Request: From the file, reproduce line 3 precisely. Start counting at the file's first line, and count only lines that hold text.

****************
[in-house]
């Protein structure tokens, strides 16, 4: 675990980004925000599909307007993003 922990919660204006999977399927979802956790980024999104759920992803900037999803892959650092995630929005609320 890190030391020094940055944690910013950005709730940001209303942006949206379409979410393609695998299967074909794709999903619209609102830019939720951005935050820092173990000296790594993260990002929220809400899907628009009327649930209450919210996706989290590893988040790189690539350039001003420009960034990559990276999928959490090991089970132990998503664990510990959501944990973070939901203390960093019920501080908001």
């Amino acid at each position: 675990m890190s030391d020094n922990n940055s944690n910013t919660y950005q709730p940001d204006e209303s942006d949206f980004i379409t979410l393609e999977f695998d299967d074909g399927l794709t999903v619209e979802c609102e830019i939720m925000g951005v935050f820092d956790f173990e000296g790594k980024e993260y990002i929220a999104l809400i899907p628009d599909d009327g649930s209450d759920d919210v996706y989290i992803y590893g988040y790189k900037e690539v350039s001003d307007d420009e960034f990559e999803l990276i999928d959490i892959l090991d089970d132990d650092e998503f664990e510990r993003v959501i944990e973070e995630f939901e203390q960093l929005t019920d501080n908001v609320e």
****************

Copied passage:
């Amino acid at each position: 675990m890190s030391d020094n922990n940055s944690n910013t919660y950005q709730p940001d204006e209303s942006d949206f980004i379409t979410l393609e999977f695998d299967d074909g399927l794709t999903v619209e979802c609102e830019i939720m925000g951005v935050f820092d956790f173990e000296g790594k980024e993260y990002i929220a999104l809400i899907p628009d599909d009327g649930s209450d759920d919210v996706y989290i992803y590893g988040y790189k900037e690539v350039s001003d307007d420009e960034f990559e999803l990276i999928d959490i892959l090991d089970d132990d650092e998503f664990e510990r993003v959501i944990e973070e995630f939901e203390q960093l929005t019920d501080n908001v609320e």